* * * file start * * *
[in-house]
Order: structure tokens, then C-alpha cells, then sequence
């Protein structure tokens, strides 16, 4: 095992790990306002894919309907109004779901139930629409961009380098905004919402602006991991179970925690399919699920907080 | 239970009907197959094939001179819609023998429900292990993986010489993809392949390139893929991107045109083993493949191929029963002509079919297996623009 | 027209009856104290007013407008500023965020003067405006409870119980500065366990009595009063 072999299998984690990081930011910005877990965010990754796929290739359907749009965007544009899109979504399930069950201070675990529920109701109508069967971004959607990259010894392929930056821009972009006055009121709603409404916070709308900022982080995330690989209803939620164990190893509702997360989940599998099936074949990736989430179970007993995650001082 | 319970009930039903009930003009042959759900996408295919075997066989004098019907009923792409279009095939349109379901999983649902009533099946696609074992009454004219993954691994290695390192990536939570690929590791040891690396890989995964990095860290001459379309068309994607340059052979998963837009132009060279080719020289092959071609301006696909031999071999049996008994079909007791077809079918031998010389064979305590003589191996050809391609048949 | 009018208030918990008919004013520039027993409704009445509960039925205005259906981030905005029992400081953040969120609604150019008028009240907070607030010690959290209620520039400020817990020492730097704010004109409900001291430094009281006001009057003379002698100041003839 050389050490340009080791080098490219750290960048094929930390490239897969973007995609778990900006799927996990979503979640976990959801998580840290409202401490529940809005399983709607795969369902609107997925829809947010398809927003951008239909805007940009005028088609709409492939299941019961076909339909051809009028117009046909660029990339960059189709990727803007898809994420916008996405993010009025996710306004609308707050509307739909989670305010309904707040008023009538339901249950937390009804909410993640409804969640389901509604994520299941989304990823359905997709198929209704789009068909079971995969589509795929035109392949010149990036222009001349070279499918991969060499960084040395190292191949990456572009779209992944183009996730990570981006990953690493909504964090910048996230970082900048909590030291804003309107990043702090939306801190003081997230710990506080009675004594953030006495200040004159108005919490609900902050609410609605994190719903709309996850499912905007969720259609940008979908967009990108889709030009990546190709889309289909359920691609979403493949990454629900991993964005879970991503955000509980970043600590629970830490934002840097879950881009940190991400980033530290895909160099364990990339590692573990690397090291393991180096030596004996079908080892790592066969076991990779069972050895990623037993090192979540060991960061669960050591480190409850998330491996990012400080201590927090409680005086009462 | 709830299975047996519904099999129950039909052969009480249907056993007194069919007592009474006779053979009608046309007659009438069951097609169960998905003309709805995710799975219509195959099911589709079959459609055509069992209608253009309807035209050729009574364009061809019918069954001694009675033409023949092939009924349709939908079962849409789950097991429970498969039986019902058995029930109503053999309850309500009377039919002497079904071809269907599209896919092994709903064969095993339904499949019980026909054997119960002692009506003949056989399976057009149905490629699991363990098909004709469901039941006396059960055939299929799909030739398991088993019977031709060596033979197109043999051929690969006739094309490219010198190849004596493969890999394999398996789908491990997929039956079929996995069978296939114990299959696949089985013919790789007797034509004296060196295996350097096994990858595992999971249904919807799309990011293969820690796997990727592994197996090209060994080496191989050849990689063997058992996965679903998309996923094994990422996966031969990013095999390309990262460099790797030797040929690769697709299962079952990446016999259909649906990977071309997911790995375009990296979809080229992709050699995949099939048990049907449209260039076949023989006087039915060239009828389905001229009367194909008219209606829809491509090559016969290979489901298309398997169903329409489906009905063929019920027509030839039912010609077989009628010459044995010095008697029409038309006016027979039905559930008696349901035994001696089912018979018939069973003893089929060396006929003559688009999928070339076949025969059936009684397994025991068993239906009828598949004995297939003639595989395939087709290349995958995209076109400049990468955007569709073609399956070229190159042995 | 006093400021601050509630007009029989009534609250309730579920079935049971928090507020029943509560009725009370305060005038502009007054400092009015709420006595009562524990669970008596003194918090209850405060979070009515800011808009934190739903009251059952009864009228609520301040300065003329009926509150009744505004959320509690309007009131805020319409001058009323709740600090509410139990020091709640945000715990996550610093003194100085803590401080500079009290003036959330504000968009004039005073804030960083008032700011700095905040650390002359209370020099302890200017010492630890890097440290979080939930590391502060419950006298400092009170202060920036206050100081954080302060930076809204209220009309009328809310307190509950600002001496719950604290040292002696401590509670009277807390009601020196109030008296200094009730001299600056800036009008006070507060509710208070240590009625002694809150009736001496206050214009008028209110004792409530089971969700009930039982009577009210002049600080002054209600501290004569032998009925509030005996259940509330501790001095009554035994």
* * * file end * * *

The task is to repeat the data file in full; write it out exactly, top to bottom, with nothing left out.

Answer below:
[in-house]
Order: structure tokens, then C-alpha cells, then sequence
């Protein structure tokens, strides 16, 4: 095992790990306002894919309907109004779901139930629409961009380098905004919402602006991991179970925690399919699920907080 | 239970009907197959094939001179819609023998429900292990993986010489993809392949390139893929991107045109083993493949191929029963002509079919297996623009 | 027209009856104290007013407008500023965020003067405006409870119980500065366990009595009063 072999299998984690990081930011910005877990965010990754796929290739359907749009965007544009899109979504399930069950201070675990529920109701109508069967971004959607990259010894392929930056821009972009006055009121709603409404916070709308900022982080995330690989209803939620164990190893509702997360989940599998099936074949990736989430179970007993995650001082 | 319970009930039903009930003009042959759900996408295919075997066989004098019907009923792409279009095939349109379901999983649902009533099946696609074992009454004219993954691994290695390192990536939570690929590791040891690396890989995964990095860290001459379309068309994607340059052979998963837009132009060279080719020289092959071609301006696909031999071999049996008994079909007791077809079918031998010389064979305590003589191996050809391609048949 | 009018208030918990008919004013520039027993409704009445509960039925205005259906981030905005029992400081953040969120609604150019008028009240907070607030010690959290209620520039400020817990020492730097704010004109409900001291430094009281006001009057003379002698100041003839 050389050490340009080791080098490219750290960048094929930390490239897969973007995609778990900006799927996990979503979640976990959801998580840290409202401490529940809005399983709607795969369902609107997925829809947010398809927003951008239909805007940009005028088609709409492939299941019961076909339909051809009028117009046909660029990339960059189709990727803007898809994420916008996405993010009025996710306004609308707050509307739909989670305010309904707040008023009538339901249950937390009804909410993640409804969640389901509604994520299941989304990823359905997709198929209704789009068909079971995969589509795929035109392949010149990036222009001349070279499918991969060499960084040395190292191949990456572009779209992944183009996730990570981006990953690493909504964090910048996230970082900048909590030291804003309107990043702090939306801190003081997230710990506080009675004594953030006495200040004159108005919490609900902050609410609605994190719903709309996850499912905007969720259609940008979908967009990108889709030009990546190709889309289909359920691609979403493949990454629900991993964005879970991503955000509980970043600590629970830490934002840097879950881009940190991400980033530290895909160099364990990339590692573990690397090291393991180096030596004996079908080892790592066969076991990779069972050895990623037993090192979540060991960061669960050591480190409850998330491996990012400080201590927090409680005086009462 | 709830299975047996519904099999129950039909052969009480249907056993007194069919007592009474006779053979009608046309007659009438069951097609169960998905003309709805995710799975219509195959099911589709079959459609055509069992209608253009309807035209050729009574364009061809019918069954001694009675033409023949092939009924349709939908079962849409789950097991429970498969039986019902058995029930109503053999309850309500009377039919002497079904071809269907599209896919092994709903064969095993339904499949019980026909054997119960002692009506003949056989399976057009149905490629699991363990098909004709469901039941006396059960055939299929799909030739398991088993019977031709060596033979197109043999051929690969006739094309490219010198190849004596493969890999394999398996789908491990997929039956079929996995069978296939114990299959696949089985013919790789007797034509004296060196295996350097096994990858595992999971249904919807799309990011293969820690796997990727592994197996090209060994080496191989050849990689063997058992996965679903998309996923094994990422996966031969990013095999390309990262460099790797030797040929690769697709299962079952990446016999259909649906990977071309997911790995375009990296979809080229992709050699995949099939048990049907449209260039076949023989006087039915060239009828389905001229009367194909008219209606829809491509090559016969290979489901298309398997169903329409489906009905063929019920027509030839039912010609077989009628010459044995010095008697029409038309006016027979039905559930008696349901035994001696089912018979018939069973003893089929060396006929003559688009999928070339076949025969059936009684397994025991068993239906009828598949004995297939003639595989395939087709290349995958995209076109400049990468955007569709073609399956070229190159042995 | 006093400021601050509630007009029989009534609250309730579920079935049971928090507020029943509560009725009370305060005038502009007054400092009015709420006595009562524990669970008596003194918090209850405060979070009515800011808009934190739903009251059952009864009228609520301040300065003329009926509150009744505004959320509690309007009131805020319409001058009323709740600090509410139990020091709640945000715990996550610093003194100085803590401080500079009290003036959330504000968009004039005073804030960083008032700011700095905040650390002359209370020099302890200017010492630890890097440290979080939930590391502060419950006298400092009170202060920036206050100081954080302060930076809204209220009309009328809310307190509950600002001496719950604290040292002696401590509670009277807390009601020196109030008296200094009730001299600056800036009008006070507060509710208070240590009625002694809150009736001496206050214009008028209110004792409530089971969700009930039982009577009210002049600080002054209600501290004569032998009925509030005996259940509330501790001095009554035994």